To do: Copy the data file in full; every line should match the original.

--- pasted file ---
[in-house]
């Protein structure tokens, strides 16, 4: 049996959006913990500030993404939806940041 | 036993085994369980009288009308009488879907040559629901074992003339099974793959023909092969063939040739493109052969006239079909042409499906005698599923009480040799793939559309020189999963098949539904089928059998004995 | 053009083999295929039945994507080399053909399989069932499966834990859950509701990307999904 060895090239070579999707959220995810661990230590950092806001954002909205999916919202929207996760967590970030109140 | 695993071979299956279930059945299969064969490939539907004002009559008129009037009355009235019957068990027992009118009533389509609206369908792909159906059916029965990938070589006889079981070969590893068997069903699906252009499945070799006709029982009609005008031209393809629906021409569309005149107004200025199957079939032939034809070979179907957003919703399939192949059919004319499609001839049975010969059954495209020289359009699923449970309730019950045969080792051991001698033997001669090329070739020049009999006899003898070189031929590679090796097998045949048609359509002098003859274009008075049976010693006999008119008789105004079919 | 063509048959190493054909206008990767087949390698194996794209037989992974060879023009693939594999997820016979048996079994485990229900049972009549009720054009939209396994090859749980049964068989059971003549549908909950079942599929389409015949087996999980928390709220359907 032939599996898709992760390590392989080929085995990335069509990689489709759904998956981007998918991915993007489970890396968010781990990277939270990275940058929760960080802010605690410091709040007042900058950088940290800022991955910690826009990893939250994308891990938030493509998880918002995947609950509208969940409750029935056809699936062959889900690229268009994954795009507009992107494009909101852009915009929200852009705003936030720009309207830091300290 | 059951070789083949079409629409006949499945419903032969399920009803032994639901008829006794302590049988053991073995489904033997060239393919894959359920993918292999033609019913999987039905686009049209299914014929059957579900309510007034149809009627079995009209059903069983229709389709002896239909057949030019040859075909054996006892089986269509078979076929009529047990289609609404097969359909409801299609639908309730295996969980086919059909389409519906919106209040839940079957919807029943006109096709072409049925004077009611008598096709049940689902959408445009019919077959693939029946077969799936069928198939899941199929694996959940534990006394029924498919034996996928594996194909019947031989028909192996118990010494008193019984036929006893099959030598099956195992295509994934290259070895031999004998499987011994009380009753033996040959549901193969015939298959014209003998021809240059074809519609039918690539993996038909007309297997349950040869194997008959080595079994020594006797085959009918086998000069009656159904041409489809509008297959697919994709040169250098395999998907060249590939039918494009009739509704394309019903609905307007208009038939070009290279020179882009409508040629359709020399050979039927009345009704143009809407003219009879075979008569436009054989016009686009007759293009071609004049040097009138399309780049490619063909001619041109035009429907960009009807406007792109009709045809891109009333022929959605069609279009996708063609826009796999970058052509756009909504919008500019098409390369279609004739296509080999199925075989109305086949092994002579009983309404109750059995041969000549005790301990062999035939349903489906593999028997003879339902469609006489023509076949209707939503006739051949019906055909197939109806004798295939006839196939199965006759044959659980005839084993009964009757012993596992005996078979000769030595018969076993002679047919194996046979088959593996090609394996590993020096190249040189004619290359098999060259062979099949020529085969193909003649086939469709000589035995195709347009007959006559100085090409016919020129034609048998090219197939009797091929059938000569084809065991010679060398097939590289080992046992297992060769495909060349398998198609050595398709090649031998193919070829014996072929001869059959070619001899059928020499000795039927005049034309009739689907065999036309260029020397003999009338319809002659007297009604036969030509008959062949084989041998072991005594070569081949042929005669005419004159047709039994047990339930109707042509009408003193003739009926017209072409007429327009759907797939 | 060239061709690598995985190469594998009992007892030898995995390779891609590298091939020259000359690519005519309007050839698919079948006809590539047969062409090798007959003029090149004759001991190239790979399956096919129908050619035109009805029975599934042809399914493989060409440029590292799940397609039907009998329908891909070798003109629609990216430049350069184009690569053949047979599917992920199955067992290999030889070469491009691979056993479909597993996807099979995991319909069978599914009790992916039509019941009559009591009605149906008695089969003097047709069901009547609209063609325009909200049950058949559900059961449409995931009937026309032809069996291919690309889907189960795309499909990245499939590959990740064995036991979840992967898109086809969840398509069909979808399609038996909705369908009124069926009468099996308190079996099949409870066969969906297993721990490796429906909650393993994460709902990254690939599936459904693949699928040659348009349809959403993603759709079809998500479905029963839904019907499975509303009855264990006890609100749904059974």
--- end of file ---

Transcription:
[in-house]
């Protein structure tokens, strides 16, 4: 049996959006913990500030993404939806940041 | 036993085994369980009288009308009488879907040559629901074992003339099974793959023909092969063939040739493109052969006239079909042409499906005698599923009480040799793939559309020189999963098949539904089928059998004995 | 053009083999295929039945994507080399053909399989069932499966834990859950509701990307999904 060895090239070579999707959220995810661990230590950092806001954002909205999916919202929207996760967590970030109140 | 695993071979299956279930059945299969064969490939539907004002009559008129009037009355009235019957068990027992009118009533389509609206369908792909159906059916029965990938070589006889079981070969590893068997069903699906252009499945070799006709029982009609005008031209393809629906021409569309005149107004200025199957079939032939034809070979179907957003919703399939192949059919004319499609001839049975010969059954495209020289359009699923449970309730019950045969080792051991001698033997001669090329070739020049009999006899003898070189031929590679090796097998045949048609359509002098003859274009008075049976010693006999008119008789105004079919 | 063509048959190493054909206008990767087949390698194996794209037989992974060879023009693939594999997820016979048996079994485990229900049972009549009720054009939209396994090859749980049964068989059971003549549908909950079942599929389409015949087996999980928390709220359907 032939599996898709992760390590392989080929085995990335069509990689489709759904998956981007998918991915993007489970890396968010781990990277939270990275940058929760960080802010605690410091709040007042900058950088940290800022991955910690826009990893939250994308891990938030493509998880918002995947609950509208969940409750029935056809699936062959889900690229268009994954795009507009992107494009909101852009915009929200852009705003936030720009309207830091300290 | 059951070789083949079409629409006949499945419903032969399920009803032994639901008829006794302590049988053991073995489904033997060239393919894959359920993918292999033609019913999987039905686009049209299914014929059957579900309510007034149809009627079995009209059903069983229709389709002896239909057949030019040859075909054996006892089986269509078979076929009529047990289609609404097969359909409801299609639908309730295996969980086919059909389409519906919106209040839940079957919807029943006109096709072409049925004077009611008598096709049940689902959408445009019919077959693939029946077969799936069928198939899941199929694996959940534990006394029924498919034996996928594996194909019947031989028909192996118990010494008193019984036929006893099959030598099956195992295509994934290259070895031999004998499987011994009380009753033996040959549901193969015939298959014209003998021809240059074809519609039918690539993996038909007309297997349950040869194997008959080595079994020594006797085959009918086998000069009656159904041409489809509008297959697919994709040169250098395999998907060249590939039918494009009739509704394309019903609905307007208009038939070009290279020179882009409508040629359709020399050979039927009345009704143009809407003219009879075979008569436009054989016009686009007759293009071609004049040097009138399309780049490619063909001619041109035009429907960009009807406007792109009709045809891109009333022929959605069609279009996708063609826009796999970058052509756009909504919008500019098409390369279609004739296509080999199925075989109305086949092994002579009983309404109750059995041969000549005790301990062999035939349903489906593999028997003879339902469609006489023509076949209707939503006739051949019906055909197939109806004798295939006839196939199965006759044959659980005839084993009964009757012993596992005996078979000769030595018969076993002679047919194996046979088959593996090609394996590993020096190249040189004619290359098999060259062979099949020529085969193909003649086939469709000589035995195709347009007959006559100085090409016919020129034609048998090219197939009797091929059938000569084809065991010679060398097939590289080992046992297992060769495909060349398998198609050595398709090649031998193919070829014996072929001869059959070619001899059928020499000795039927005049034309009739689907065999036309260029020397003999009338319809002659007297009604036969030509008959062949084989041998072991005594070569081949042929005669005419004159047709039994047990339930109707042509009408003193003739009926017209072409007429327009759907797939 | 060239061709690598995985190469594998009992007892030898995995390779891609590298091939020259000359690519005519309007050839698919079948006809590539047969062409090798007959003029090149004759001991190239790979399956096919129908050619035109009805029975599934042809399914493989060409440029590292799940397609039907009998329908891909070798003109629609990216430049350069184009690569053949047979599917992920199955067992290999030889070469491009691979056993479909597993996807099979995991319909069978599914009790992916039509019941009559009591009605149906008695089969003097047709069901009547609209063609325009909200049950058949559900059961449409995931009937026309032809069996291919690309889907189960795309499909990245499939590959990740064995036991979840992967898109086809969840398509069909979808399609038996909705369908009124069926009468099996308190079996099949409870066969969906297993721990490796429906909650393993994460709902990254690939599936459904693949699928040659348009349809959403993603759709079809998500479905029963839904019907499975509303009855264990006890609100749904059974």